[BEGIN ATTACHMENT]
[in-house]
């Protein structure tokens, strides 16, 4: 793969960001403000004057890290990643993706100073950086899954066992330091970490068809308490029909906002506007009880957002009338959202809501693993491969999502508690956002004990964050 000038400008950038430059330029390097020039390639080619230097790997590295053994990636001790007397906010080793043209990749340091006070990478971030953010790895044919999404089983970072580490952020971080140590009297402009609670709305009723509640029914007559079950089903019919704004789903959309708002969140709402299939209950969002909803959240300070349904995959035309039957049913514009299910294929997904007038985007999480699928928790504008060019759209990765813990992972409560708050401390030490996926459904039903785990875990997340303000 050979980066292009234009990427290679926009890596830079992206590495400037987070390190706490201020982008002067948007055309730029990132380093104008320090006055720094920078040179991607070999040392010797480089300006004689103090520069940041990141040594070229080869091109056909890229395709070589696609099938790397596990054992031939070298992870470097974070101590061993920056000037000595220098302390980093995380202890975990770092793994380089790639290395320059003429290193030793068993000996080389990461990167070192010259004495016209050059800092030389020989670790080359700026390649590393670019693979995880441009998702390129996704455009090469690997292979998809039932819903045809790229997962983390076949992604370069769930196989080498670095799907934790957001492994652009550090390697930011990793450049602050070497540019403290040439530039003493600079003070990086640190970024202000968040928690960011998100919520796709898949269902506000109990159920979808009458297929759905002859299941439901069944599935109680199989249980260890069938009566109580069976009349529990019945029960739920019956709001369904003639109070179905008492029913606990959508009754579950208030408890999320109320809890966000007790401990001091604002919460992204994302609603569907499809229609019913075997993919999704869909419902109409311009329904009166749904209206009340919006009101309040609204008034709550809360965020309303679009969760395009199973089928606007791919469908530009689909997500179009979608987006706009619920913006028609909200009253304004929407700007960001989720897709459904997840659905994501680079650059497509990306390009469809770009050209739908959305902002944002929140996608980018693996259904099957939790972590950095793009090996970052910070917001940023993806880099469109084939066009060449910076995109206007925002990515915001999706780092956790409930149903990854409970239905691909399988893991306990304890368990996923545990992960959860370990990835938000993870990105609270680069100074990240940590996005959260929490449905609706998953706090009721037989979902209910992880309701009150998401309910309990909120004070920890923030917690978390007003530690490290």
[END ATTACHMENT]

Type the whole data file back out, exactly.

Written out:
[in-house]
């Protein structure tokens, strides 16, 4: 793969960001403000004057890290990643993706100073950086899954066992330091970490068809308490029909906002506007009880957002009338959202809501693993491969999502508690956002004990964050 000038400008950038430059330029390097020039390639080619230097790997590295053994990636001790007397906010080793043209990749340091006070990478971030953010790895044919999404089983970072580490952020971080140590009297402009609670709305009723509640029914007559079950089903019919704004789903959309708002969140709402299939209950969002909803959240300070349904995959035309039957049913514009299910294929997904007038985007999480699928928790504008060019759209990765813990992972409560708050401390030490996926459904039903785990875990997340303000 050979980066292009234009990427290679926009890596830079992206590495400037987070390190706490201020982008002067948007055309730029990132380093104008320090006055720094920078040179991607070999040392010797480089300006004689103090520069940041990141040594070229080869091109056909890229395709070589696609099938790397596990054992031939070298992870470097974070101590061993920056000037000595220098302390980093995380202890975990770092793994380089790639290395320059003429290193030793068993000996080389990461990167070192010259004495016209050059800092030389020989670790080359700026390649590393670019693979995880441009998702390129996704455009090469690997292979998809039932819903045809790229997962983390076949992604370069769930196989080498670095799907934790957001492994652009550090390697930011990793450049602050070497540019403290040439530039003493600079003070990086640190970024202000968040928690960011998100919520796709898949269902506000109990159920979808009458297929759905002859299941439901069944599935109680199989249980260890069938009566109580069976009349529990019945029960739920019956709001369904003639109070179905008492029913606990959508009754579950208030408890999320109320809890966000007790401990001091604002919460992204994302609603569907499809229609019913075997993919999704869909419902109409311009329904009166749904209206009340919006009101309040609204008034709550809360965020309303679009969760395009199973089928606007791919469908530009689909997500179009979608987006706009619920913006028609909200009253304004929407700007960001989720897709459904997840659905994501680079650059497509990306390009469809770009050209739908959305902002944002929140996608980018693996259904099957939790972590950095793009090996970052910070917001940023993806880099469109084939066009060449910076995109206007925002990515915001999706780092956790409930149903990854409970239905691909399988893991306990304890368990996923545990992960959860370990990835938000993870990105609270680069100074990240940590996005959260929490449905609706998953706090009721037989979902209910992880309701009150998401309910309990909120004070920890923030917690978390007003530690490290």